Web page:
Sixty percent of Vietnam’s population is under the age of 30, according to business-in-asia.com. This interesting fact shows the youthfulness as a country and how Vietnam is one of the fastest developing countries. These characteristics of the third-world country are prevalent in the people. The Vietnamese people are so sincere, helpful, hard-working, kind and open to foreigners. It seems that they are much more accustomed to working with and interacting with foreigners. For example, a lot of the older men know how to speak English very well because they worked with Americans during the war. And a lot of the younger generation knows how to speak English because they interact with tourists from Europe, North America and other parts of the world. Because foreigners usually can’t speak Vietnamese, they communicate with English. I didn’t realize that English is really a language that everyone around the world knows a little bit of and uses even in countries like Vietnam. Surprisingly, the U.S. Dollar is accepted in Vietnam as well.
Vietnamese people will go out of their way to make you happy, especially if they are trying to sell you something and if you’re willing to give them a good price for it. For example, we bought tons of gifts and souvenirs from one lady in Ben Thanh Market. I asked for certain items that she didn’t have, so she went to the next store to get it for me. In addition, Randy bargains like crazy. His strategy is: the more you buy the more of a discount you get, which is true. Walking through Ben Thanh Market is madness. Women will pull you left and right to eat at their place or buy their items. But when we went to An Dong and Binh Tay Markets, there were no foreigners. All of these items are for the wholesale price. Hardly any bargaining can be done here. But, it’s still madness. People are buying things in bulk and lugging it out of the four-story market filled with people.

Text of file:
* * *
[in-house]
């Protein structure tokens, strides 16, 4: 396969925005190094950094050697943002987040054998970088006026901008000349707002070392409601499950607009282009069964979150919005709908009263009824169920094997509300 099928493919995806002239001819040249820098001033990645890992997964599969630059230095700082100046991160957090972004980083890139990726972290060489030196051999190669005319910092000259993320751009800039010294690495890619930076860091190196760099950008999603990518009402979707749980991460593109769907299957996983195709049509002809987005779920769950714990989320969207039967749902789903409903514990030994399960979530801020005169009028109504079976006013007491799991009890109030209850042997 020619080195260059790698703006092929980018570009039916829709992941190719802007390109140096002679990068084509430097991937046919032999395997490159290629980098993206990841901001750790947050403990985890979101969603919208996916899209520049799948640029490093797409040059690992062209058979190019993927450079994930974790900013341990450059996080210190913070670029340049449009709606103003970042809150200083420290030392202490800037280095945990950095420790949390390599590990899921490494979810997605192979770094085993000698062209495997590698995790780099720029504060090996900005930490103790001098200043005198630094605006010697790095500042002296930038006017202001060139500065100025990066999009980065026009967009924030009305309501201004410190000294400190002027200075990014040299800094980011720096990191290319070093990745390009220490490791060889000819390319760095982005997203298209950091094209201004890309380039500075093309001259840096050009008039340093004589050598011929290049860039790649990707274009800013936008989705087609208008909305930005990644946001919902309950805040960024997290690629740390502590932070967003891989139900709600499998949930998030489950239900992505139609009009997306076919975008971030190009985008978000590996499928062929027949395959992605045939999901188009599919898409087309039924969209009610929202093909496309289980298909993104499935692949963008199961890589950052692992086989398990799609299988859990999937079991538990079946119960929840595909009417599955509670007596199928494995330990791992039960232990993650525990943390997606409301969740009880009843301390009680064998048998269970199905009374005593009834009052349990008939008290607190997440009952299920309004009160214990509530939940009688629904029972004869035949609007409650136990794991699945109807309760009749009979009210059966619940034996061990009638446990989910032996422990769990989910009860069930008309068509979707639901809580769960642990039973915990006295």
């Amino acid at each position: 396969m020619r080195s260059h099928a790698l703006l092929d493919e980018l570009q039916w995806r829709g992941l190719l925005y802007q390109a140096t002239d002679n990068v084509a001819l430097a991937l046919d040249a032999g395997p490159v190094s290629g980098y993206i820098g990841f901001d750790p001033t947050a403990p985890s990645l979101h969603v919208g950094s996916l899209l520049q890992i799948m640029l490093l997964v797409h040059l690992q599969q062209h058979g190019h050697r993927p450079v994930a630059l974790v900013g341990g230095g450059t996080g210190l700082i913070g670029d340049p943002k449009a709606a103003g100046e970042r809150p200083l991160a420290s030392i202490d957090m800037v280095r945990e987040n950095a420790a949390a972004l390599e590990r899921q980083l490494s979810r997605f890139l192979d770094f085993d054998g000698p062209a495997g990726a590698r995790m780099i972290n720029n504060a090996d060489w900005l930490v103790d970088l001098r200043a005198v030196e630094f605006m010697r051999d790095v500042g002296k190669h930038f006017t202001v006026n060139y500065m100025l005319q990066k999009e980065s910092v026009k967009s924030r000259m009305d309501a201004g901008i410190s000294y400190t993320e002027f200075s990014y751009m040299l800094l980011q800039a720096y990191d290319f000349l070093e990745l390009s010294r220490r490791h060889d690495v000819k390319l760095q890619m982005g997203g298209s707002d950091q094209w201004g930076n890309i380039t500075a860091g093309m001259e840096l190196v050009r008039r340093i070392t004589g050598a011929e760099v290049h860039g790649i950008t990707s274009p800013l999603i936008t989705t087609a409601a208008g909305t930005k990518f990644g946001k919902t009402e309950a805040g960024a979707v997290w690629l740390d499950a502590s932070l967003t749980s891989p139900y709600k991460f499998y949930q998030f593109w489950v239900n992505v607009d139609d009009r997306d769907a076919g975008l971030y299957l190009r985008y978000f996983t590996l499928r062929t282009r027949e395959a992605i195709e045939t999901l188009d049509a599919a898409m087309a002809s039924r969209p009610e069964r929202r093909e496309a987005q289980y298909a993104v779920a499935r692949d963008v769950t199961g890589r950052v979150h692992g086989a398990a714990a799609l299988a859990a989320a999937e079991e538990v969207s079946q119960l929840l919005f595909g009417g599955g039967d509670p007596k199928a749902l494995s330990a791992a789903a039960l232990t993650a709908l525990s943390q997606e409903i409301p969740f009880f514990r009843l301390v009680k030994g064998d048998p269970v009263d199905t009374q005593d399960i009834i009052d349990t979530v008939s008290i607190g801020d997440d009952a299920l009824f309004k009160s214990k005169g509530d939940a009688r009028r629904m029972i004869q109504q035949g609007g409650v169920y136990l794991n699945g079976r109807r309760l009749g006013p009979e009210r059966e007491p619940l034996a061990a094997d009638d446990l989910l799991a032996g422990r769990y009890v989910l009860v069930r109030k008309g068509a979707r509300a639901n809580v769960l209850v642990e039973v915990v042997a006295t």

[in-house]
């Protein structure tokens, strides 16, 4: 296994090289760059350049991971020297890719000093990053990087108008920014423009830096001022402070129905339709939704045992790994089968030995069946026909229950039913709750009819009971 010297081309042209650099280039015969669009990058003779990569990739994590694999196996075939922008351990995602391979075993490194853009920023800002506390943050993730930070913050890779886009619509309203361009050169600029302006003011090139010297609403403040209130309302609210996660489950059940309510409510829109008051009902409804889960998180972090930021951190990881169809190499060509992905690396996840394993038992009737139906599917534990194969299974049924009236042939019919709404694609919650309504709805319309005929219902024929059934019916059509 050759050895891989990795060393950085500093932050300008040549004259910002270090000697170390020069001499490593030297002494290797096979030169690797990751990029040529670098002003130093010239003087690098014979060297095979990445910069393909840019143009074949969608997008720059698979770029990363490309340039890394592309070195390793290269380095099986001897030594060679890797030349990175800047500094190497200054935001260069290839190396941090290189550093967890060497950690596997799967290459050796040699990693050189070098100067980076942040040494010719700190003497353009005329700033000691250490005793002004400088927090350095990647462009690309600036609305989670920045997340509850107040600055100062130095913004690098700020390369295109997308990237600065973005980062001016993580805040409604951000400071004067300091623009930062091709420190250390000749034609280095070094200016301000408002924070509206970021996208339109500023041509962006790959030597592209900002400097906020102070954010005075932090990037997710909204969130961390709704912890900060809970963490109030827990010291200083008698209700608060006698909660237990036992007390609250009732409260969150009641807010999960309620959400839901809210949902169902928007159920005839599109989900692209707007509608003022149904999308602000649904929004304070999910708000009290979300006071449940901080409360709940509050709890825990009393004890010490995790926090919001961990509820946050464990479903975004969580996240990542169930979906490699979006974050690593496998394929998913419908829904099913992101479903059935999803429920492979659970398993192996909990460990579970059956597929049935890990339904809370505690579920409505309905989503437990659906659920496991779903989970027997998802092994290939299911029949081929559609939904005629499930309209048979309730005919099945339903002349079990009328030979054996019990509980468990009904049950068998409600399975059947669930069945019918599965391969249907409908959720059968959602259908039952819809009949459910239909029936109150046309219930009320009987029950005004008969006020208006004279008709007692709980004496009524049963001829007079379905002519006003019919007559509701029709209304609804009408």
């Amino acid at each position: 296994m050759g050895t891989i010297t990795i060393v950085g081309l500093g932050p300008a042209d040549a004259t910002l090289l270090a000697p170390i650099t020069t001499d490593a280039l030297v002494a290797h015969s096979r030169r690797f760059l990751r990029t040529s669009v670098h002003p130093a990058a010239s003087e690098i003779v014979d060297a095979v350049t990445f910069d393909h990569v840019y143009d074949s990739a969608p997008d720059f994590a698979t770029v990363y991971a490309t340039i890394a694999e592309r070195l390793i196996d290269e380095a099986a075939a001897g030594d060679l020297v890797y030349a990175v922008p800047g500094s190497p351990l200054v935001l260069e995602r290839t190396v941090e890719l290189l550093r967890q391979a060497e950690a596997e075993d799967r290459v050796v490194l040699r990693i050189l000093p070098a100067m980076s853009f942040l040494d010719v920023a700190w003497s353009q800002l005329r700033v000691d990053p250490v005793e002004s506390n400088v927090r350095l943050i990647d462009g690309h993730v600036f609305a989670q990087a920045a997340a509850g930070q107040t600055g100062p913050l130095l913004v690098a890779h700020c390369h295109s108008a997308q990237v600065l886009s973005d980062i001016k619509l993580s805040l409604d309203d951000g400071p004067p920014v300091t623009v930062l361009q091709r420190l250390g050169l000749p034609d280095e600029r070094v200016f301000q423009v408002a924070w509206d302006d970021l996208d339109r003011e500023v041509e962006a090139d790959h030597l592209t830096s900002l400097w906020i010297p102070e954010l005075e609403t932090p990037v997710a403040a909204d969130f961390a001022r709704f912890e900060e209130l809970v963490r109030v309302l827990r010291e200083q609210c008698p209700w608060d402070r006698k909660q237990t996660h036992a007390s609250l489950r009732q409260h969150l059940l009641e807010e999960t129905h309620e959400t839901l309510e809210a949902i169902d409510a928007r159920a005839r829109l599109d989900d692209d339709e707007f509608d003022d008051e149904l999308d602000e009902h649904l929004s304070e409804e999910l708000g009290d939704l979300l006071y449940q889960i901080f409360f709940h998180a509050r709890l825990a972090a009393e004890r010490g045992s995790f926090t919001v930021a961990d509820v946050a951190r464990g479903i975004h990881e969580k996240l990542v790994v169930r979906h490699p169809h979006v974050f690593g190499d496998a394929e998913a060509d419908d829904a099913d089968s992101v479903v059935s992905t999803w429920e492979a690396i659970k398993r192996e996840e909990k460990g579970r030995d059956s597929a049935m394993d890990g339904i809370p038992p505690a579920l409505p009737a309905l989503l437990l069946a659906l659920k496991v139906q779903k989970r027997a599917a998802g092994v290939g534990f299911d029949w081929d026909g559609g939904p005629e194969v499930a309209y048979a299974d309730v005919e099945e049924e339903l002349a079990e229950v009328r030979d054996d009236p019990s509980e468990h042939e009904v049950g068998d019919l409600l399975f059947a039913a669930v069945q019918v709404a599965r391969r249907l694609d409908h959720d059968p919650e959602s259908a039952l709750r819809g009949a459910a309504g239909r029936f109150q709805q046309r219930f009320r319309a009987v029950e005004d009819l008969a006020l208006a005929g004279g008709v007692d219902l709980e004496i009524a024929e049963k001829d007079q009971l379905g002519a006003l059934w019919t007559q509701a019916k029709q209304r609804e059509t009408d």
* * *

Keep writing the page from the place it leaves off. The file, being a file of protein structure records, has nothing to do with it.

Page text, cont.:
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Tags: An Dong Market, Ben Thanh Market, Binh Tay Market, Ho Chi Minh City, Saigon, Vietnam, Vietnamese people
Categories : Destinations